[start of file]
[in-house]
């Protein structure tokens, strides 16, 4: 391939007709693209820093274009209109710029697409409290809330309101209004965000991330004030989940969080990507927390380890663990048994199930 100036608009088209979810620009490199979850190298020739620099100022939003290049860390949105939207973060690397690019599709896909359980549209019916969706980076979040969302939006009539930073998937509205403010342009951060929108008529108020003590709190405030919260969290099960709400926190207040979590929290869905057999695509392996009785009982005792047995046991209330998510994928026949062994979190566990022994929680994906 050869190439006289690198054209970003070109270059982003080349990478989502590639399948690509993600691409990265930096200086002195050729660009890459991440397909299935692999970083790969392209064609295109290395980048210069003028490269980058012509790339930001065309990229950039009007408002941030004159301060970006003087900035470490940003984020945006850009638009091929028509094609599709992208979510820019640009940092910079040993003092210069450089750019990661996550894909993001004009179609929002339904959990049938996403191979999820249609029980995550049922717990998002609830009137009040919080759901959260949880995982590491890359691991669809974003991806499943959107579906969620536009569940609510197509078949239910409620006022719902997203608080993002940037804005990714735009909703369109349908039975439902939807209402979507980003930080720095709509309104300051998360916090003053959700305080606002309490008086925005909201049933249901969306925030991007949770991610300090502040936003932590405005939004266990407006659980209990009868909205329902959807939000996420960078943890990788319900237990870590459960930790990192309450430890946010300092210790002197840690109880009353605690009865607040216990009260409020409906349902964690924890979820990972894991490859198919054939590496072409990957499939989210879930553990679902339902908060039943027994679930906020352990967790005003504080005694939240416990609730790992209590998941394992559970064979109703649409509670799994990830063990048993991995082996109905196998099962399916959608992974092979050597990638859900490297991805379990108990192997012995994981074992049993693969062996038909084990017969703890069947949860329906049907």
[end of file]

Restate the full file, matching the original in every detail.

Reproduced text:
[in-house]
């Protein structure tokens, strides 16, 4: 391939007709693209820093274009209109710029697409409290809330309101209004965000991330004030989940969080990507927390380890663990048994199930 100036608009088209979810620009490199979850190298020739620099100022939003290049860390949105939207973060690397690019599709896909359980549209019916969706980076979040969302939006009539930073998937509205403010342009951060929108008529108020003590709190405030919260969290099960709400926190207040979590929290869905057999695509392996009785009982005792047995046991209330998510994928026949062994979190566990022994929680994906 050869190439006289690198054209970003070109270059982003080349990478989502590639399948690509993600691409990265930096200086002195050729660009890459991440397909299935692999970083790969392209064609295109290395980048210069003028490269980058012509790339930001065309990229950039009007408002941030004159301060970006003087900035470490940003984020945006850009638009091929028509094609599709992208979510820019640009940092910079040993003092210069450089750019990661996550894909993001004009179609929002339904959990049938996403191979999820249609029980995550049922717990998002609830009137009040919080759901959260949880995982590491890359691991669809974003991806499943959107579906969620536009569940609510197509078949239910409620006022719902997203608080993002940037804005990714735009909703369109349908039975439902939807209402979507980003930080720095709509309104300051998360916090003053959700305080606002309490008086925005909201049933249901969306925030991007949770991610300090502040936003932590405005939004266990407006659980209990009868909205329902959807939000996420960078943890990788319900237990870590459960930790990192309450430890946010300092210790002197840690109880009353605690009865607040216990009260409020409906349902964690924890979820990972894991490859198919054939590496072409990957499939989210879930553990679902339902908060039943027994679930906020352990967790005003504080005694939240416990609730790992209590998941394992559970064979109703649409509670799994990830063990048993991995082996109905196998099962399916959608992974092979050597990638859900490297991805379990108990192997012995994981074992049993693969062996038909084990017969703890069947949860329906049907």